Guitarist Al Caiola died November 9. He was 96. In addition to two Billboard Top 40 instrumental hits in 1961 with his original versions of the themes from TV’s “Bonanza” and the title tune from The Magnificent Seven, as a band leader he created an oeuvre of more than 60 albums.
Few of Caiola’s guitar contemporaries enjoyed more commercial appeal; his album sales were perhaps exceeded only by Chet Atkins, but he was in demand as a session player and appeared on hundreds of dates; he routinely recorded with Frank Sinatra, Tony Bennett, Barbara Streisand, and others, but some of his most notable sessions included Bobby Darin’s “Mack the Knife” and “Dream Lover,” Ben E. King’s “Stand By Me,” Simon and Garfunkel’s “Mrs. Robinson” and “Bridge Over Troubled Water,” Johnny Mathis’ “Chance Are,” Del Shannon’s “Runaway,” and Buddy Holly’s “It Doesn’t Matter Anymore,” “True Love Ways” and “Rave On.”
During a wartime hitch in the military, Caiola rose through the ranks and ultimately reached the position of Marine bandleader by age 25. After separation from the service (and in part because of tutelage from veteran studio guitarist Tony Mottola), he signed on as a staff guitarist at CBS, in New York, from 1946 to ’56, and achieved first-call status.
“Tony really took me under his wing and showed me so much,” Caiola recently recalled. “It was such a great friendship. I played countless commercial jingles and hundreds of radio and TV shows. The big ones were Ed Sullivan’s ‘Toast of the Town,’ Arthur Godfrey’s ‘Talent Scouts,’ and ‘The Jackie Gleason Show.’”
Because of his first-call session status, Caiola eventually withdrew from his gig at CBS.
“I had so much lucrative work on the outside, so I made the obvious choice,” he said. “I had the opportunity to work for many people as opposed to just one person. Dozens of contractors were calling me for dates. I worked at RCA, Columbia, and MGM, who all had a stable of artists, and I became a part of the scene. But, I left CBS on great terms.”
Caiola once spoke to me about his recording with Buddy Holly.
“I did all of his New York sessions, including ‘Rave On,’ ‘True Love Ways,’ and ‘It Doesn’t Matter Anymore’ in 1958. I remember producer Bob Thiele walked out of the booth after a take and said, ‘Buddy, that was great but I didn’t understand one thing you said.’ Holly said, ‘Mr. Thiele, you ain’t supposed to.’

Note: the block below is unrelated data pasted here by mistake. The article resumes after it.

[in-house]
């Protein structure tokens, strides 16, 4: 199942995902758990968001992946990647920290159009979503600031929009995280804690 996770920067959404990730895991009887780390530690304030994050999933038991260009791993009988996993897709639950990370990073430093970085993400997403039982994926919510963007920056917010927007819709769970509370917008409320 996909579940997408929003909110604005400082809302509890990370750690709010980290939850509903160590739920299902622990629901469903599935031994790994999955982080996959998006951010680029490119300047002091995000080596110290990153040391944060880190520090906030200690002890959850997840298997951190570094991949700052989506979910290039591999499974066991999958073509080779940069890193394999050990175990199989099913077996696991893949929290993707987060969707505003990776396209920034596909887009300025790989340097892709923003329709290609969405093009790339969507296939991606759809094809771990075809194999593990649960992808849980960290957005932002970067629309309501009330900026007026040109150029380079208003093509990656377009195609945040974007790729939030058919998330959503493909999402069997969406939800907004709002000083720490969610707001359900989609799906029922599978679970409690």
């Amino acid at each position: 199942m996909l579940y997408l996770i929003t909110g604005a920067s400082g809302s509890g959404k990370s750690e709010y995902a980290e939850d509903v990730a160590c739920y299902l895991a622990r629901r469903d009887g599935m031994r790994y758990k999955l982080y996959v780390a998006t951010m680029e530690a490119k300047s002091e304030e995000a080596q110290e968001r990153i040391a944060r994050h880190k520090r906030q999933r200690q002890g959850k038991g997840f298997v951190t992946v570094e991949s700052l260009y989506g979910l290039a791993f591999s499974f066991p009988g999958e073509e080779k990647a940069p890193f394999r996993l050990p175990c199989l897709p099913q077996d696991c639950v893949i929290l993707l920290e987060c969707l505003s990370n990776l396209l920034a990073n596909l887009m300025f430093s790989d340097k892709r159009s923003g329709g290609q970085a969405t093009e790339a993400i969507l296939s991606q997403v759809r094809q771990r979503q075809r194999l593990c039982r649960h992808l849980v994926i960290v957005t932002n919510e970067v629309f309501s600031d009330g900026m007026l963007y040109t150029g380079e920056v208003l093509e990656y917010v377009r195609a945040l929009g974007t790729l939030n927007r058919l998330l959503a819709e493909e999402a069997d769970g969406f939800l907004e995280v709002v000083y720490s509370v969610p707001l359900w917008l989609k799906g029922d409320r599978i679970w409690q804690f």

“For that date I used a Gretsch Country Club which had good highs. And we all used Ampeg amplifiers. Tony (Mottola), Art (Ryerson), Bucky (Pizzarelli), Mundell (Lowe), Joe Cinderella, Don Arnone, and the rest formed The Manhattan Guitar Club. Everett Hull designed amps for us and we left them in studios all over town so we didn’t have to lug equipment around New York City.”
Caiola’s two Top 40 hits for United Artists were produced by Don Costa, who went on to arrange and conduct for Frank Sinatra on the West Coast.
“Don told me to play in the low register like Duane Eddy and use the Bigsby vibrato,” Caiola said. “‘Magnificent Seven’ was the bigger hit, but ‘Bonanza’ led to doing the Marlboro cigarette sessions. I had two bona fide hit records but never went on the road except for a few functions for distributors and vendors, and a ‘Mike Douglas Show’ in Philadelphia. I was just too busy with session work. I got a great deal and remained with United Artists for 10 years, from 1960 to 1970. To this day, people think I recorded ‘Bonanza’ for the television show. I wish I had, but I had the hit. UA set me up for 60 sides a year. I did more than 50 albums for them.”
On hearing of Caiola’s passing, Bucky Pizzarelli said, “Al and Tony Mottola were the top session guitarists in New York. They were like Batman and Robin.” Mundell Lowe added, “Al will be missed so much. I have such fond memories of working with him in New York. He was a brilliant player and a truly wonderful gentleman.”
“I had a chance to talk to Al while researching my book on Paul Simon, and as a writer trying to tell a multi-generational story about the musicians and music industry of the 20th century, he was a crucial source,” said author Peter Carlin. “Al’s first-hand knowledge went back nearly 70 years, featuring unique insights into key musicians and works of the last century. His memory was razor-etched, his command of details and context encyclopedic. And at the same time he was extraordinarily warm and generous, speaking of his craft and compatriots with great love and admiration.”
After decades in the studios, Caiola moved to South Palm Beach, Florida, and toured with singers Steve Lawrence and Eydie Gorme for 28 years. He also made personal appearances well into his 90s and finally relocated in New Jersey to be with family.